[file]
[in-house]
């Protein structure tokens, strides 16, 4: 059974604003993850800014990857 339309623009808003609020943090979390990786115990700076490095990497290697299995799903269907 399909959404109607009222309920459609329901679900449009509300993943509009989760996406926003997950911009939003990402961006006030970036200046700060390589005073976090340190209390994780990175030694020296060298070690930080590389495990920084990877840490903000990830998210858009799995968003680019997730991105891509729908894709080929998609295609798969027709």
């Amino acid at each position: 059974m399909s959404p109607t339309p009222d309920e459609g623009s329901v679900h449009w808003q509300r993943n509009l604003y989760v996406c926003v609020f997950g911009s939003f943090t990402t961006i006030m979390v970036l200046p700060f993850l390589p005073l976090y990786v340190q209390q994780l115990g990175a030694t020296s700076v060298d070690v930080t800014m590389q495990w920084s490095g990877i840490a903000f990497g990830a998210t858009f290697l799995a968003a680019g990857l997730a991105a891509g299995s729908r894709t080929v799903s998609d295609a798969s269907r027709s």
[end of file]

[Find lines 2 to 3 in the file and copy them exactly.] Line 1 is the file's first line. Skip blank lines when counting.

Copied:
């Protein structure tokens, strides 16, 4: 059974604003993850800014990857 339309623009808003609020943090979390990786115990700076490095990497290697299995799903269907 399909959404109607009222309920459609329901679900449009509300993943509009989760996406926003997950911009939003990402961006006030970036200046700060390589005073976090340190209390994780990175030694020296060298070690930080590389495990920084990877840490903000990830998210858009799995968003680019997730991105891509729908894709080929998609295609798969027709």
């Amino acid at each position: 059974m399909s959404p109607t339309p009222d309920e459609g623009s329901v679900h449009w808003q509300r993943n509009l604003y989760v996406c926003v609020f997950g911009s939003f943090t990402t961006i006030m979390v970036l200046p700060f993850l390589p005073l976090y990786v340190q209390q994780l115990g990175a030694t020296s700076v060298d070690v930080t800014m590389q495990w920084s490095g990877i840490a903000f990497g990830a998210t858009f290697l799995a968003a680019g990857l997730a991105a891509g299995s729908r894709t080929v799903s998609d295609a798969s269907r027709s």